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From "Chappell, Simon P" <>
Subject [Book Review] Struts Kick Start
Date Fri, 20 Dec 2002 20:51:34 GMT
Book Review

(In the Slashdot book review format)

Struts Kick Start

I started learning how to use the Struts framework in late in 2001, after I became fed-up
with hacking web applications together with the digital equivalent of "Duct-tape Engineering".
At that time there were no books available for the budding Struts developer, "Read The Fine
Manual" was not an option ... you read the website, you read the code or you asked questions
on the mailing list. This situation finally changed this fall with the release of a flurry
of titles dedicated to Struts. I present here my thoughts on one of the latest: "Struts Kick

Author:	James Turner and Kevin Bedell
Pages:	481 (29 page index)
Publisher:	Sams
Rating:	9/10 (Just shy of perfect)
Reviewer:	Simon P. Chappell
ISBN:		0-672-32472-5
Summary:	You need this book.

What is Struts?

Struts is a framework for developing web applications. It is a distilation of the current
set of known best practices into a working code set that can be extended to meet almost any
web application requirements. It part of the Jakarta Project at the Apache Software Foundation.

What do I know about Struts?

I have been developing web applications, using Java, for four years and using struts for over
a year, and am a regular participant on the Struts mailing list. I was also a technical reviewer
for one of the other Struts Books released this fall and was recently invited to speak at
the University of Wisconsin, Eau Claire on the use of Struts.

What's good about this book?

There are many excellent things that I could point to. I particularly like the obvious depth
of research that accompanies this book. There is a very interesting history of the development
of the MVC design pattern and they even name the inventor. Do you know who invented MVC? If
you want to know, buy the book!

The chapters cover everything that you will need to know, in the order you are most likely
to need to know it. There's even a chapter explaining the "struts-config.xml" file's DTD!
(You may want to skip that on the first few readings :-)

There is good coverage of the Struts taglibs. I see a lot of questions about these on the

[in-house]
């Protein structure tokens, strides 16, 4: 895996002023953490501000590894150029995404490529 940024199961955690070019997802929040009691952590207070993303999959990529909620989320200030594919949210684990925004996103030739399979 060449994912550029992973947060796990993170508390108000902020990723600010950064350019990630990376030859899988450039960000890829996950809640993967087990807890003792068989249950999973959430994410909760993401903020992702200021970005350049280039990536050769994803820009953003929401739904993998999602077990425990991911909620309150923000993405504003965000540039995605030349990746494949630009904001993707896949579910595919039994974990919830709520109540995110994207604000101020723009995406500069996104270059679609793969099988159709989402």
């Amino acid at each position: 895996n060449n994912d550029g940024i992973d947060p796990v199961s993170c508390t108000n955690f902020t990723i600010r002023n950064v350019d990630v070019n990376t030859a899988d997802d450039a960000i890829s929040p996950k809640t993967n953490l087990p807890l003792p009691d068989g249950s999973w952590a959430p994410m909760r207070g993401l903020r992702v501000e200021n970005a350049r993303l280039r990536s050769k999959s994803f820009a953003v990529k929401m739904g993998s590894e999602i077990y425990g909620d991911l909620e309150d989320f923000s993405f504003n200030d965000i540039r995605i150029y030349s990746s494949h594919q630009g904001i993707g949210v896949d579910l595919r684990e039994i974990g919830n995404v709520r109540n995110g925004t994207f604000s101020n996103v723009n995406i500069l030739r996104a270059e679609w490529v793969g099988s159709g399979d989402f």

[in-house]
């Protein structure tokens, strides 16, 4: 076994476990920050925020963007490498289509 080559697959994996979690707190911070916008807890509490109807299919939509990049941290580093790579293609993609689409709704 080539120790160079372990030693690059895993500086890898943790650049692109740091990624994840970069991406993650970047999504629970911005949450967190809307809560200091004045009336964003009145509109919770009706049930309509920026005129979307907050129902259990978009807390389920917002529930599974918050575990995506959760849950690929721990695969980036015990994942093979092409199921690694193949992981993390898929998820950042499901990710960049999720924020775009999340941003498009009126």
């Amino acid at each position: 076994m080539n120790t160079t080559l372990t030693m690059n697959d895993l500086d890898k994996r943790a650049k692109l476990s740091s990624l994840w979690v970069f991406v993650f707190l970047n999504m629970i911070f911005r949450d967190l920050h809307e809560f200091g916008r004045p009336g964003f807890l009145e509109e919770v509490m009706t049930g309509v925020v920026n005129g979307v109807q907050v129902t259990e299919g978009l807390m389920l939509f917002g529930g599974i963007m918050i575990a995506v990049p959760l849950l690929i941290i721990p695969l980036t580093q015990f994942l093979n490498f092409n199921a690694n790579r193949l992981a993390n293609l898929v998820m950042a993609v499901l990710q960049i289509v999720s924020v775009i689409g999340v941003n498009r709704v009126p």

mailing lists, so this information is very timely and it looks very well explained.

I like the coverage of other open source tools that work well with Struts. This is an important
point because Struts does not do everything for you (by design), so there will be areas that
will benefit from other tools. I'm looking forward to trying out some of their recommendations
and easing my own Struts development lifecycles.

What's not so good?

Just one niggle, and it's more of a programming style issue, but in their example code they
have references to their business objects. They explain that it is important to separate out
business logic from action logic, which it is, but then proceed to use their business object
within the action.

Now, I realise that example code is not the same thing as robust, production-ready code, but
when people are first learning a language or framework, they tend to copy exactly what they
see in the book they are learning from. Even though example code should be light on error
checking, it should be heavy on correctness and good style.

Should you rush out and buy it?

If you are about to use Struts on a project, are new to Struts and need dead tree documentation
for those RTFM moments or are evaluating Struts for future projects, then you absolutely need
this book.

If you are an intermediate Struts user, then this book would still be very useful to you and
I can certainly recommend it.

If you are an experienced Struts user, then you've almost certainly exchanged emails with
James or Kevin, on the Struts mailing list, so you can make your own mind up!


Simon P. Chappell           
Java Programming Specialist            
Lands' End, Inc.                                   (608) 935-4526

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